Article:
RISCA: Why do you make Rhode Island your home, and how did you end up here?

DN: My parents, both immigrants from Portugal, chose to make RI their home, and thus mine. The rich mixture of our Portuguese heritage with the potpourri of the entire American melting pot is easily accessible, and always visible in our state. I guess I am a bit of a “home body” having been born here, grown up here, gone to school nearby (Boston), and then with my professional life primarily here and in nearby Massachusetts. Though I’ve never called any other place home, I’ve traveled enough, and seen enough to know that RI is still where I always want to come back to – my heritage and history is here, and I love being able to relive it and be reminded of how lucky I’ve been every single day. AND, at the same time, being so relatively “close” to other incredible cultural centers, including Boston, NYC, Canada and even Western Europe makes it a great place to call my home base.

RISCA: Why do you do what you do? What inspires you, drives you, to create or enable the creation of art?

DN: I can’t imagine a world without it – and I know the power of music to transform lives for the better – the more music, the more joy and beauty in the world! I cannot thank enough my parents for mandating that I start taking lessons on my saxophone when I was 8, and “making” me practice! Neither of them were musicians in any way yet, for some reason, they just knew it was a super great thing to make their kids do! Thanks Mom and Dad!!

RISCA: What is one thing you think the art community in Rhode Island needs?

DN: We need to change the pervasive concept that so many adults, including some of our own artist/musicians and most educational leaders, have: that high level music experiences are just for those who are especially gifted and talented, or have an ingrained personal desire for it. Music is no different then math: some people figure it out more easily and quickly then others, but EVERYONE has the ability to be musically expressive in some way, and our educational institutions need to make it a priority for all students through college. This will eventually transform all adults into much more collegial, connected, expressive, sensitive, empathetic human beings whose lives will be enhanced and transformed via intimate involvement with the beauty of the arts. RI started down a great path back in the early 2000s, when we “mandated” that all students needed to demonstrate proficiency in one of the arts in order to graduate. We need to revisit that and make it authentic again for all students.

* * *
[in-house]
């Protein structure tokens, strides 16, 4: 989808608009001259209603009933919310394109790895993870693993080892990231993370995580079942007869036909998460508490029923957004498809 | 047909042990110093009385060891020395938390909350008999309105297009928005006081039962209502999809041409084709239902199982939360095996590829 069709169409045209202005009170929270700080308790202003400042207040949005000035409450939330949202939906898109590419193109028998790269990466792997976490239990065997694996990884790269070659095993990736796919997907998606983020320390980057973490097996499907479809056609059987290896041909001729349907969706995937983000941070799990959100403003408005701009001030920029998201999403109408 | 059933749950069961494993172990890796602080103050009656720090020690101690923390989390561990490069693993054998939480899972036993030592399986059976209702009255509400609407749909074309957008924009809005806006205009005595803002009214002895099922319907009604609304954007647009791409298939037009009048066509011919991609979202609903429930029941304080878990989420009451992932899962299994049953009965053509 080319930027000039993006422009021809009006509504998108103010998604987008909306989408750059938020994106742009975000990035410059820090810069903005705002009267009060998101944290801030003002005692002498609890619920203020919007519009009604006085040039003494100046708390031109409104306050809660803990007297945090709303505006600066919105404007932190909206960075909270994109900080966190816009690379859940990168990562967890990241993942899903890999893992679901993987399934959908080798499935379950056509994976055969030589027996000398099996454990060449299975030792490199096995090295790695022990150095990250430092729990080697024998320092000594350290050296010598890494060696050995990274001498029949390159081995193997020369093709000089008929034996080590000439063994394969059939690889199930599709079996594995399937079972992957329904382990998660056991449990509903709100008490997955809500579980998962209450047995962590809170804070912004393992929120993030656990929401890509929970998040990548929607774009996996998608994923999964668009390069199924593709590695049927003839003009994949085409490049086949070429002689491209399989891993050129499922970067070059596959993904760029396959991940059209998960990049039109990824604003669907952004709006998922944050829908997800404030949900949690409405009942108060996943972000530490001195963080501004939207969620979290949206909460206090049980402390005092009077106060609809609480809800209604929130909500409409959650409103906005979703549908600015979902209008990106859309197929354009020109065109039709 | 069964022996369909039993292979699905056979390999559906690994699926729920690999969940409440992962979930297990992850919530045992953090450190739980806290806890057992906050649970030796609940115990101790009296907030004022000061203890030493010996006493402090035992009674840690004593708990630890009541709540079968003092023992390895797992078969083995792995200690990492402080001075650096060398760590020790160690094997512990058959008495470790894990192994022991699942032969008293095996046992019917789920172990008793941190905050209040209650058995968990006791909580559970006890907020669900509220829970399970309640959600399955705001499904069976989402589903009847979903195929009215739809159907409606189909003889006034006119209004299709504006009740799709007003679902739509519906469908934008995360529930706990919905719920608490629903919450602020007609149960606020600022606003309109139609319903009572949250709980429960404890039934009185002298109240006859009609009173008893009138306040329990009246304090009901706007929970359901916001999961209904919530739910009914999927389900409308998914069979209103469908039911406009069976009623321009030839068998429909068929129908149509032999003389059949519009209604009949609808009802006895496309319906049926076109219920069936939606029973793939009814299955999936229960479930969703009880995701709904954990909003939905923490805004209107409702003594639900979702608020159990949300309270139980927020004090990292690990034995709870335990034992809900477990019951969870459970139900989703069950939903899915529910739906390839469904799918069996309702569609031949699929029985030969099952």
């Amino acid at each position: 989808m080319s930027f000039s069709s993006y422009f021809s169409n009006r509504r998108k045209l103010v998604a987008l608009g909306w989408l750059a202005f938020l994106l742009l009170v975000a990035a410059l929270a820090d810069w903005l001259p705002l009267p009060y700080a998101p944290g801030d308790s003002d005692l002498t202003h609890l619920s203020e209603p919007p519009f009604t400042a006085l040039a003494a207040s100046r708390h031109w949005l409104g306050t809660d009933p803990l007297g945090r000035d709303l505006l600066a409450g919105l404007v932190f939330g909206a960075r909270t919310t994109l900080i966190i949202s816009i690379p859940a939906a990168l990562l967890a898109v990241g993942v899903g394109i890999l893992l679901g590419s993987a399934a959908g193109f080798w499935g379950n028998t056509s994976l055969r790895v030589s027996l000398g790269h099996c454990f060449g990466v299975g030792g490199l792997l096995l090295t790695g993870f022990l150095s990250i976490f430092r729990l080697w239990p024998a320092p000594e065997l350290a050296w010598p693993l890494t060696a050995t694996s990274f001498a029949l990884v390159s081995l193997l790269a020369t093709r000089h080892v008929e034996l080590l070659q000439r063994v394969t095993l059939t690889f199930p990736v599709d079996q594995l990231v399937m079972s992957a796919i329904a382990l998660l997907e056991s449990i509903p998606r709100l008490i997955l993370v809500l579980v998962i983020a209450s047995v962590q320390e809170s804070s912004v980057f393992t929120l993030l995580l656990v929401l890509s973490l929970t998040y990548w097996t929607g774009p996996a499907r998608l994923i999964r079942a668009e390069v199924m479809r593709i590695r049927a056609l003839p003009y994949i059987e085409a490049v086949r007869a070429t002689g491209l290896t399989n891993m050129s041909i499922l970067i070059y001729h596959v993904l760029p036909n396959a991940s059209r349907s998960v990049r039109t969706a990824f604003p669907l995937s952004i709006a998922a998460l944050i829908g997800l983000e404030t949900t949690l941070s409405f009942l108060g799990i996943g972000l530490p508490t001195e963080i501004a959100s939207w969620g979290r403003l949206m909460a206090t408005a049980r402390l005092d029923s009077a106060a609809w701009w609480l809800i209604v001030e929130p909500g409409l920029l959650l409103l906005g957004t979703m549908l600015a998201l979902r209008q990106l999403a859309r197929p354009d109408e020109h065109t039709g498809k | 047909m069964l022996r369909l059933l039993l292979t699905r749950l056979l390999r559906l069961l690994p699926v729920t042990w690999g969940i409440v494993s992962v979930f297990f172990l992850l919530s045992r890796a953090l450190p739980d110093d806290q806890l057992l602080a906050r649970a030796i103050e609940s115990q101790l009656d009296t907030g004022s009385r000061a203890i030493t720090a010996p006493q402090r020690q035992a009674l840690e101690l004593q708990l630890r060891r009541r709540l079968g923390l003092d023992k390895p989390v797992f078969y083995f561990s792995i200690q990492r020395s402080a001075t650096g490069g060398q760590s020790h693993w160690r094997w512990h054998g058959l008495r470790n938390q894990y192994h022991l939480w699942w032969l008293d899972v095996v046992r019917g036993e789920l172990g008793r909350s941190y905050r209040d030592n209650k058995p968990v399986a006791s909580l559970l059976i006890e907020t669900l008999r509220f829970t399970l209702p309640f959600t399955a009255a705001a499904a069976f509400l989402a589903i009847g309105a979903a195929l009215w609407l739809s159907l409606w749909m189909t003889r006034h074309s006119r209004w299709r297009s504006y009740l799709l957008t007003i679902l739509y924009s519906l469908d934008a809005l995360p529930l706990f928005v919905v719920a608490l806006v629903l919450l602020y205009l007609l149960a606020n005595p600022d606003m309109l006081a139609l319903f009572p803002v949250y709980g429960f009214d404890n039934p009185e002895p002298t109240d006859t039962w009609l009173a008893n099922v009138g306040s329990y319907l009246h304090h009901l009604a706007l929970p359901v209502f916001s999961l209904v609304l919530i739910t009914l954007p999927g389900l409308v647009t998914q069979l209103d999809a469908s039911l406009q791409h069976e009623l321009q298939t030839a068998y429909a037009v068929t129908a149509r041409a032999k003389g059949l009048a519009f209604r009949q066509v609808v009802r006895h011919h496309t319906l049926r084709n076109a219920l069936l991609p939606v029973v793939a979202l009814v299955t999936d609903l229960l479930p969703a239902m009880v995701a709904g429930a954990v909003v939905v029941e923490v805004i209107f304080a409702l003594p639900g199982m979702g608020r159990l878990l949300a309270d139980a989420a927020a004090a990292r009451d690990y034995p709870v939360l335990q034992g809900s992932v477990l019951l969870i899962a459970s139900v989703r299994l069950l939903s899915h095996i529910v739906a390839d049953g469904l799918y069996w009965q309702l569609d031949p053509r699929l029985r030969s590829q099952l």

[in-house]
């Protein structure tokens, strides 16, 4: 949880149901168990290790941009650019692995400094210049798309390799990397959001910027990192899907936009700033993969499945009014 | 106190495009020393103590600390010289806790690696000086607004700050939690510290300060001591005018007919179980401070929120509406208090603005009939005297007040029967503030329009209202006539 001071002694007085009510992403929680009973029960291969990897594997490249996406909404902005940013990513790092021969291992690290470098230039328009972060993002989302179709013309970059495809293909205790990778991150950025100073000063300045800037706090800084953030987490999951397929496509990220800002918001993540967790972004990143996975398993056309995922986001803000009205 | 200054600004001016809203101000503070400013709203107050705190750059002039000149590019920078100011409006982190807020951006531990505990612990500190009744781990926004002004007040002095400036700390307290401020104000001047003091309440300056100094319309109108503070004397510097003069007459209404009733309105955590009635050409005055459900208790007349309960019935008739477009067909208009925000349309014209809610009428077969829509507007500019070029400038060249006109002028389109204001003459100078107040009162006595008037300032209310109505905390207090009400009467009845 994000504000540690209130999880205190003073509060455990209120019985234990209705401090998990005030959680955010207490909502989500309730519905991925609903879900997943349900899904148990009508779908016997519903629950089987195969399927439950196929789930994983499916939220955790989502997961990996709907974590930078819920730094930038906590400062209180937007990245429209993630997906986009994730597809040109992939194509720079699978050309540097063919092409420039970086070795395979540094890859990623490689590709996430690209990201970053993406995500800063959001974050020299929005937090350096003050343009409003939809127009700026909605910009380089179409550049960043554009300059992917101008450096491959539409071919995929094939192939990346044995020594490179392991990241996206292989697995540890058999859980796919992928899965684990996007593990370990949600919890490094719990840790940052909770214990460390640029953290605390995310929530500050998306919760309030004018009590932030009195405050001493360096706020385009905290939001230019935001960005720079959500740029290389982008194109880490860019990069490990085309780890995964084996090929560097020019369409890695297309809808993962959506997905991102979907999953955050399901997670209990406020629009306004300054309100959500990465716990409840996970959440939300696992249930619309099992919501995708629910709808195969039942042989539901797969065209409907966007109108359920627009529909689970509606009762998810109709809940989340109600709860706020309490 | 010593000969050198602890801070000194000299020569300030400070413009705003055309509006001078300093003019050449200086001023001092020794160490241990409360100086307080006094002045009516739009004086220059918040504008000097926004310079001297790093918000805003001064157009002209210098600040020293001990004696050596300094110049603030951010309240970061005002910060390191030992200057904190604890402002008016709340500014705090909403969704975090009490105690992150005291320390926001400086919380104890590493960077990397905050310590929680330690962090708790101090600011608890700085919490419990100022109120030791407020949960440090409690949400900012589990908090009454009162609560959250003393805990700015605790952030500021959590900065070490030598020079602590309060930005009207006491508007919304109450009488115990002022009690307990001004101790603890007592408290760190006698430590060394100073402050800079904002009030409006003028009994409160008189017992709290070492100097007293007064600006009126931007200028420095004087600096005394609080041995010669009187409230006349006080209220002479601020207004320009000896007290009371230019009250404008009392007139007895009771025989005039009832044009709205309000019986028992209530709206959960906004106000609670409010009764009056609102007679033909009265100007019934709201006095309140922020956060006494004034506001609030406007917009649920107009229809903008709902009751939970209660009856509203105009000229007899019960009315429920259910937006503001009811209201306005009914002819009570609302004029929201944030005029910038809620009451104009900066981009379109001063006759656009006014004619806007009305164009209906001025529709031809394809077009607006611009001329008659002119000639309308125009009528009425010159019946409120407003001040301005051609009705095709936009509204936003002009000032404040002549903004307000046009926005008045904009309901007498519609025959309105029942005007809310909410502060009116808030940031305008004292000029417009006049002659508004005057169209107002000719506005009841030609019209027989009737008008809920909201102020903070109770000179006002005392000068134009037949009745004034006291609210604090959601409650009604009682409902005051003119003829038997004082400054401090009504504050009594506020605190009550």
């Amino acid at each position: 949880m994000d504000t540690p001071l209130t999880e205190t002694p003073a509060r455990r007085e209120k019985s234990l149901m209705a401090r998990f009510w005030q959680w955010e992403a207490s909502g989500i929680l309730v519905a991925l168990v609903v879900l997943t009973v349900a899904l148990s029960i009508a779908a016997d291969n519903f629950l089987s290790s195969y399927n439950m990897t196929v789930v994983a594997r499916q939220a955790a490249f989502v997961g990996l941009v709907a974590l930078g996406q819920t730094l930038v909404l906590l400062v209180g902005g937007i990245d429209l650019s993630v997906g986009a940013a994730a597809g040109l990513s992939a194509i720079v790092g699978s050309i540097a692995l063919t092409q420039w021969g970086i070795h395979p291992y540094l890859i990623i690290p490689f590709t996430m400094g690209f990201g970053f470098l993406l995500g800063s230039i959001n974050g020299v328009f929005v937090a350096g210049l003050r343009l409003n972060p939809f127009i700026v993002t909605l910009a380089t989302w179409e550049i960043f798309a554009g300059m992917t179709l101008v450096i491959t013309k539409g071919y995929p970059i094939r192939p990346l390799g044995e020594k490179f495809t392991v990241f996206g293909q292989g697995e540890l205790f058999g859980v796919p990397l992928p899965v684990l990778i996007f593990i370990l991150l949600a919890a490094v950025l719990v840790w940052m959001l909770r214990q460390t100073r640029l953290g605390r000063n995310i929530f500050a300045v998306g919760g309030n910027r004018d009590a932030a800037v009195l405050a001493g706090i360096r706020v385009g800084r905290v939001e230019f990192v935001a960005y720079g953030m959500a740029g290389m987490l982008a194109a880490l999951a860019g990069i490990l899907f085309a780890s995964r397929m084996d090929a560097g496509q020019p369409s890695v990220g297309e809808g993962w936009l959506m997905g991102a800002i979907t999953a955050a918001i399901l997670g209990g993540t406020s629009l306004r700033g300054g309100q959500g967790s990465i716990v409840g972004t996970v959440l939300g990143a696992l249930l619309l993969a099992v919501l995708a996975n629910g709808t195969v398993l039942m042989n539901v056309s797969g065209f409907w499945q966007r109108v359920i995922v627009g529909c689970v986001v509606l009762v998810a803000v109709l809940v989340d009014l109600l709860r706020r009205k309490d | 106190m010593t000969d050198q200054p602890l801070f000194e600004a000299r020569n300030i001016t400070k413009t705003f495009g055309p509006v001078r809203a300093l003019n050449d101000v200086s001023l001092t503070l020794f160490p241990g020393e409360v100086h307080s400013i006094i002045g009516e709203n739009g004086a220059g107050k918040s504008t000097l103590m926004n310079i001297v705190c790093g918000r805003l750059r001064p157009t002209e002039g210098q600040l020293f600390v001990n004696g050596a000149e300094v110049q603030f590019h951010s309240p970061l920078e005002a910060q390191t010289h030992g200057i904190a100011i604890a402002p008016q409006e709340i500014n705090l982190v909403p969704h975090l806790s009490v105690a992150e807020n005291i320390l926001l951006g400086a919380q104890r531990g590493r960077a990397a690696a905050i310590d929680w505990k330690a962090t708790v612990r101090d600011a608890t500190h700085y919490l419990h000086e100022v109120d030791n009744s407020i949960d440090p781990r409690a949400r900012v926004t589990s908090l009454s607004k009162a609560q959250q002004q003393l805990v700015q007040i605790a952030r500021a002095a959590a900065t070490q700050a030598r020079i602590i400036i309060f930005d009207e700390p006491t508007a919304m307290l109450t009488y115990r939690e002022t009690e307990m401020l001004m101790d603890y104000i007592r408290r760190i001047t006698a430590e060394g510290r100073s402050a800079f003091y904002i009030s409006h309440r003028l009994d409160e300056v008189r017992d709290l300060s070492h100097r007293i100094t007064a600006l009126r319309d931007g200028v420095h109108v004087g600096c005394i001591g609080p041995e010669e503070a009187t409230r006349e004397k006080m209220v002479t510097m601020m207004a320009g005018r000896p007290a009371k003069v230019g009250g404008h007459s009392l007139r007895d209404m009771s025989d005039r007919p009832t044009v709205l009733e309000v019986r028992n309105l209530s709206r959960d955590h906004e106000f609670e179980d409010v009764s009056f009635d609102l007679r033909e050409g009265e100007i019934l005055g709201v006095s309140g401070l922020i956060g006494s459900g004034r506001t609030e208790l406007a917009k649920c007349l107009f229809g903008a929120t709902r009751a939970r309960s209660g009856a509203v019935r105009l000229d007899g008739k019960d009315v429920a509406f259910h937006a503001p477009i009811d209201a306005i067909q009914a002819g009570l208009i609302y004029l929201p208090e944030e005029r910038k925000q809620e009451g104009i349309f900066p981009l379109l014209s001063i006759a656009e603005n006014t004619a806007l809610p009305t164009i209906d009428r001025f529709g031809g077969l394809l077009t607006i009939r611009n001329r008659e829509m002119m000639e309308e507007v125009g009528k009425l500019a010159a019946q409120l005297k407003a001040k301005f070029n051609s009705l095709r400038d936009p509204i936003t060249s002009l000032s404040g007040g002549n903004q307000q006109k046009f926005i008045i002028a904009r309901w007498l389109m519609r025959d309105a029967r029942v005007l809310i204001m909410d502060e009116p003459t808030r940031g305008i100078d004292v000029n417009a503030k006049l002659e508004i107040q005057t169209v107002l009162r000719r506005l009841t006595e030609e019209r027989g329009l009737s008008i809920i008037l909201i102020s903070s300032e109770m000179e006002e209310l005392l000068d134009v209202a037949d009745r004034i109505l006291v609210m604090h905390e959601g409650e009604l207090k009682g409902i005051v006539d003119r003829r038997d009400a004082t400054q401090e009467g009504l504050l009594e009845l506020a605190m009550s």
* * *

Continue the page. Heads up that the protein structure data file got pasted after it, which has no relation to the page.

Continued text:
Rhode Island Cultural Anchor: Chris Dalpe

dalpe makeupChris Dalpe is the Communications and Events Manager at The Steel Yard by day (and also evenings and weekends) and super engaged in creating and supporting other creatives by night (and daytime and weekends). He’s been in Providence for five years, with no plans to ever leave.

We asked him a few questions about his life and art making in Rhode Island for our new series, Rhode Island Cultural Anchors.

RISCA: Give us a brief overview of your day yesterday- what did you do in both your personal and professional life.